62. Halperin, Morton H. “Lawful Wars.” Foreign Policy, 72 (Autumn, 1988), pp. 178

Work Cited

Brody, Richard A. & Shapiro, Catherine R. “Policy Failure and Public Support: The Iran-Contra Affair and Public Assessment of President Reagan.” Political Behavior, Vol. 11, No. 4 (Dec., 1989), pp. 353-369

Block, Alan A. The Organized Crime Community: Essays in the Honor of Alan A. Block. Ed. Frank Bovenkerk and Michael Levi. New York: Springer, 2007.

Canham-Clyne, John. “Business as Usual: Iran-Contra and the National Security State.” World Policy Journal, Vol. 9, No. 4 (Fall – Winter, 1992), pp. 617-637

Cavender, Gray et al. “The Baffling Case of the Smoking Gun: The Social Ecology of Political Accounts in the Iran-Contra Affair.” Social Problems, Vol. 40, No. 2 (May, 1993), pp. 152-166

Fisher, Louis. “How Tightly Can Congress Draw the Purse Strings?” The American Journal of International Law, Vol. 83, No. 4, The United States Constitution in its Third Century: Foreign Affairs (Oct., 1989), pp. 758-766

Halperin, Morton H. “Lawful Wars.” Foreign Policy, No. 72 (Autumn, 1988), pp. 173-195

Hinojosa, Victor J. & Perez-Linan, Anibal S. “Presidential Survival and the Impeachment Process: The United States and Colombia.” Political Science Quarterly, Vol. 121, No. 4 (Winter, 2006/2007), pp. 653-675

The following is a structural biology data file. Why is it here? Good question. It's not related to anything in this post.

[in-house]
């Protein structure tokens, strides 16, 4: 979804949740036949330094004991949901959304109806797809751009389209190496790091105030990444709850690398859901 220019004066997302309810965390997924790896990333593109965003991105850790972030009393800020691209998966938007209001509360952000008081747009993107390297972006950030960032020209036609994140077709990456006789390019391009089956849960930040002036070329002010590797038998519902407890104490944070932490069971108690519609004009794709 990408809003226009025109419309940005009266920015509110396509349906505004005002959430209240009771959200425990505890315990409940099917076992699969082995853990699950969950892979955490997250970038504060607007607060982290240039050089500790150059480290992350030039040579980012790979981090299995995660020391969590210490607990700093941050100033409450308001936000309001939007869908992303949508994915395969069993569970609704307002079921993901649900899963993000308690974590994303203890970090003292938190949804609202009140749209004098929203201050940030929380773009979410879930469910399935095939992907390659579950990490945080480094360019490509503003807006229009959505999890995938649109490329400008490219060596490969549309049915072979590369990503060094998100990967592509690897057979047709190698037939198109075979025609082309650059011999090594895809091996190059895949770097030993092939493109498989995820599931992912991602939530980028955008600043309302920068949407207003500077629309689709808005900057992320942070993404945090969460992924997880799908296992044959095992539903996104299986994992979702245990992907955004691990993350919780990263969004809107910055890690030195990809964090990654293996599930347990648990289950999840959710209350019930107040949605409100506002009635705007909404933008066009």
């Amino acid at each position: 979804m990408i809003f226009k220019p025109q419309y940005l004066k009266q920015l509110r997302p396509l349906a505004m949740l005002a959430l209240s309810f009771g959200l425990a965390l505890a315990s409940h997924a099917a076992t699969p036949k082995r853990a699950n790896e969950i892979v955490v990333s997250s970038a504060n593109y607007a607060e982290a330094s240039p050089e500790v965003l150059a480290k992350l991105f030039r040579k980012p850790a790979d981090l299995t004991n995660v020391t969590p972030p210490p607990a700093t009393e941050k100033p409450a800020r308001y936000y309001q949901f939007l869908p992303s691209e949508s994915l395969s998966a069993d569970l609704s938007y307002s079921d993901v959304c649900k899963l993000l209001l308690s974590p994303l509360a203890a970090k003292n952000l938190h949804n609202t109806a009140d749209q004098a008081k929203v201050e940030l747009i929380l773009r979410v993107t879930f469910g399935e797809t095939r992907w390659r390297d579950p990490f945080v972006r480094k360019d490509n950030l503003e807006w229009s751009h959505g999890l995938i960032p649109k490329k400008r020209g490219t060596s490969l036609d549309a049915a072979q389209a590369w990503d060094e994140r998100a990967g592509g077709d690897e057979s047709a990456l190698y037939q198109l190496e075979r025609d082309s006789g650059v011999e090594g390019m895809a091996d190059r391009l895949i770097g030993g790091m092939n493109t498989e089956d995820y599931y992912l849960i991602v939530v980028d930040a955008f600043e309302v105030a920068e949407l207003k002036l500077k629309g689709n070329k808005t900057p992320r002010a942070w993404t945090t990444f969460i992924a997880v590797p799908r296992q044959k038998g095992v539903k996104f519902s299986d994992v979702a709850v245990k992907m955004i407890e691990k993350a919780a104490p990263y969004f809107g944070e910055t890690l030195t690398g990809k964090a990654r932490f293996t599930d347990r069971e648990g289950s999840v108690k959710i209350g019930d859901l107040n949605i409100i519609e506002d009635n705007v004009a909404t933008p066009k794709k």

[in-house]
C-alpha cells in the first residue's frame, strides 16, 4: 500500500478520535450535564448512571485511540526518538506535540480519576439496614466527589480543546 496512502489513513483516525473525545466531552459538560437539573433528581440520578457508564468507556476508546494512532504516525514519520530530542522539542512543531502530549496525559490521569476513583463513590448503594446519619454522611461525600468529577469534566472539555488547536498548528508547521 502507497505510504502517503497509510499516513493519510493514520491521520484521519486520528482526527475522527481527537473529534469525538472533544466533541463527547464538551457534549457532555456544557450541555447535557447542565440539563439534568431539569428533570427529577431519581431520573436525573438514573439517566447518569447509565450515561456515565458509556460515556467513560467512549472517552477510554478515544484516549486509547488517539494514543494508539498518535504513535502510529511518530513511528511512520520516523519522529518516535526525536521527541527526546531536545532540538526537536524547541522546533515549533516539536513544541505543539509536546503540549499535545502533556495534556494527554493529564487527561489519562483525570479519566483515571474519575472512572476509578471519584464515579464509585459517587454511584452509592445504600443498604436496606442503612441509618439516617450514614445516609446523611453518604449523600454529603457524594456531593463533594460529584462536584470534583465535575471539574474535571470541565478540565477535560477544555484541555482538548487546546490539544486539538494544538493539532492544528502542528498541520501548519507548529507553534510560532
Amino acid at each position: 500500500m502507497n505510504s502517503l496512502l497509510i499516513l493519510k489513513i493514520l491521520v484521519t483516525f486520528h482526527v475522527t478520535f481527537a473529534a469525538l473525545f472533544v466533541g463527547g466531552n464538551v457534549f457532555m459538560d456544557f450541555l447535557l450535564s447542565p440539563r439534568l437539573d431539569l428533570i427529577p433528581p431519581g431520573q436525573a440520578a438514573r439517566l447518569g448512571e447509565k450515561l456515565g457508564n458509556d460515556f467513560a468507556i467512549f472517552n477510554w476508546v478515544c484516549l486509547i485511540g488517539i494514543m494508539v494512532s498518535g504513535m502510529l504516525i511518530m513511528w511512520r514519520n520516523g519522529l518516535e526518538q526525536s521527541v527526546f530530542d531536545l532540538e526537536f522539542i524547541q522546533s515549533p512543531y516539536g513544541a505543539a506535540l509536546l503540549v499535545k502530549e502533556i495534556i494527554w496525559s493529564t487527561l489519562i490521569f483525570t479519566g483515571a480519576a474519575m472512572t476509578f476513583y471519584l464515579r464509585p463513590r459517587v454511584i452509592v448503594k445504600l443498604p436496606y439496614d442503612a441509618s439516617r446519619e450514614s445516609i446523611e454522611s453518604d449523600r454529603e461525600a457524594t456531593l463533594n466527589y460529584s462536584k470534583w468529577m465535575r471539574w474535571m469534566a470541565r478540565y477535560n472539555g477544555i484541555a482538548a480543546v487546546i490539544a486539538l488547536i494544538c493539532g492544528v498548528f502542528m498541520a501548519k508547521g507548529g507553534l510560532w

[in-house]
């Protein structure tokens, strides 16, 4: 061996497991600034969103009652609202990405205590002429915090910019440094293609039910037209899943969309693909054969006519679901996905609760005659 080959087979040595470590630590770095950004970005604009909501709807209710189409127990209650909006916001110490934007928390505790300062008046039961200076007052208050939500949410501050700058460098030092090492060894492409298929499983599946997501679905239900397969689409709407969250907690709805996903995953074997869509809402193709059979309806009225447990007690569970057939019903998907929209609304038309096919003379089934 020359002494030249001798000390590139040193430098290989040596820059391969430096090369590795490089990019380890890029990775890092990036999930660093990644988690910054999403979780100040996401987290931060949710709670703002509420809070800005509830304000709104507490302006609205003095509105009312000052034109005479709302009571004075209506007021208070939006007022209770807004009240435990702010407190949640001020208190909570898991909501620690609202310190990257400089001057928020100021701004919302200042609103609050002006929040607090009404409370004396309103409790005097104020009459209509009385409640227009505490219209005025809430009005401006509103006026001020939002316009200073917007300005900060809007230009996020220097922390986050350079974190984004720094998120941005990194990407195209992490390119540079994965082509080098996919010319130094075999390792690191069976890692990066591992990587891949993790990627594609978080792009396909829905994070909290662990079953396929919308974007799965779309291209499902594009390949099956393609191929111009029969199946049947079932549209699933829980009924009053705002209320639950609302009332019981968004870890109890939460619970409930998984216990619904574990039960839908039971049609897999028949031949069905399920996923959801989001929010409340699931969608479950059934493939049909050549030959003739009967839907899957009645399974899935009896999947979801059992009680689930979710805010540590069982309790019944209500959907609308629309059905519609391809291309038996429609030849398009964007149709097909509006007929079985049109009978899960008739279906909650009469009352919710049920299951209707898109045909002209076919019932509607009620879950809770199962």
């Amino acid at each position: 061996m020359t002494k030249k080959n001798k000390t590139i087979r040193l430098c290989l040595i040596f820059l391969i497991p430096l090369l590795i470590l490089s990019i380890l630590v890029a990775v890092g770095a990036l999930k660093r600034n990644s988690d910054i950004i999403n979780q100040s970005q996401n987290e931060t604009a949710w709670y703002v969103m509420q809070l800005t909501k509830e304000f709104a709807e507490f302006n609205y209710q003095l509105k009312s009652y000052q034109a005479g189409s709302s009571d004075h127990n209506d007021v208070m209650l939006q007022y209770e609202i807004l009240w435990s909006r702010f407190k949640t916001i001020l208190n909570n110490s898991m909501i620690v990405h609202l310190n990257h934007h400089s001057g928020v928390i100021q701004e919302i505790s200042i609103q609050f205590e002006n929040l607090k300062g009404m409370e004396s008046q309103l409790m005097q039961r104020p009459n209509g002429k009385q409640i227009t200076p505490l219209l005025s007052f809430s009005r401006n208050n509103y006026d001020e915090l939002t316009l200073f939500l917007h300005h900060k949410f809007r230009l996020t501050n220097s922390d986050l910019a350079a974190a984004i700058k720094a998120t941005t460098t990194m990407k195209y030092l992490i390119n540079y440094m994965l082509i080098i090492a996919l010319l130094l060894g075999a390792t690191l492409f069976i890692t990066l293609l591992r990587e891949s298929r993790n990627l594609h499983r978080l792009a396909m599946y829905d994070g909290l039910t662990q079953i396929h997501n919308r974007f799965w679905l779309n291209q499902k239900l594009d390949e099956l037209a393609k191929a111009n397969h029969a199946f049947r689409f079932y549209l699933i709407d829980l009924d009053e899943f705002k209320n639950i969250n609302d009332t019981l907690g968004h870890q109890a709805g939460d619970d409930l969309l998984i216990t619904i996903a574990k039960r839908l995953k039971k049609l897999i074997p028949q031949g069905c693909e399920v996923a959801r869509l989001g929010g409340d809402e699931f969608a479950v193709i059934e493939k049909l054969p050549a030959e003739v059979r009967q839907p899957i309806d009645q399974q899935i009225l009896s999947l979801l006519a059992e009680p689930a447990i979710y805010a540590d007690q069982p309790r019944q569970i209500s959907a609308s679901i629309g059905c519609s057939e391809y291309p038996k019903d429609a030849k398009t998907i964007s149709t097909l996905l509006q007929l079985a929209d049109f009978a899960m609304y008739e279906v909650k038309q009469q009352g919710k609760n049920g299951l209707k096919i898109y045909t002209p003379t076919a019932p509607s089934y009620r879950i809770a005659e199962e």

Koh, Harold Hongju. “Why the President (Almost) Always Wins in Foreign Affairs: Lessons of the Iran-Contra Affair.” The Yale Law Journal, Vol. 97, No. 7 (Jun., 1988), pp. 1255-13

Kornbluh, Peter. “The Iran-Contra Scandal: A Postmortem.” World Policy Journal, Vol. 5, No. 1 (Winter, 1987/1988), pp. 129-150

Marshall, Jordan et al. The Iran-Contra Connection: Secret Teams and Covert Operations in the Reagan Era. Black Rose Books ltd: 1987

Parry, Robert. & Kornbluh, Peter. “Iran-Contras Untold Story.” Foreign Policy, No. 72 (Autumn, 1988), pp. 3-30
Rao, Amiya. “All the President’s Men.” Economic and Political Weekly, Vol. 22, No. 38 (Sep. 19, 1987), pp. 1594-1596.

Sharpe, Kenneth E. “The Real Cause of Irangate.” Foreign Policy, No. 68 (Autumn, 1987), pp. 19-41

“The 1984 Boland Agreement.” Further Continuning Appropriations Resolutoon For Fiscal Year 1985 (P.L.98-473). Aug. 23, 1985. National Security Council. Washington DC. Uploaded By: Brown University. Web. https://www.brown.edu/Research/Understanding_the_Iran_Contra_Affair/documents/d-nic-21.pdf

U.S. Constitution. art. 2. sec. 3. cl. 1.

Woody & Klien. All the Presidents’ Spokesmen: Spinning the News-Press Secretaries from Franklin Delano Roosevelt to George W. Bush. Westport: Greenworld Publishing Group, 2008.

 

Written By: Daniel Govedar (March 2015)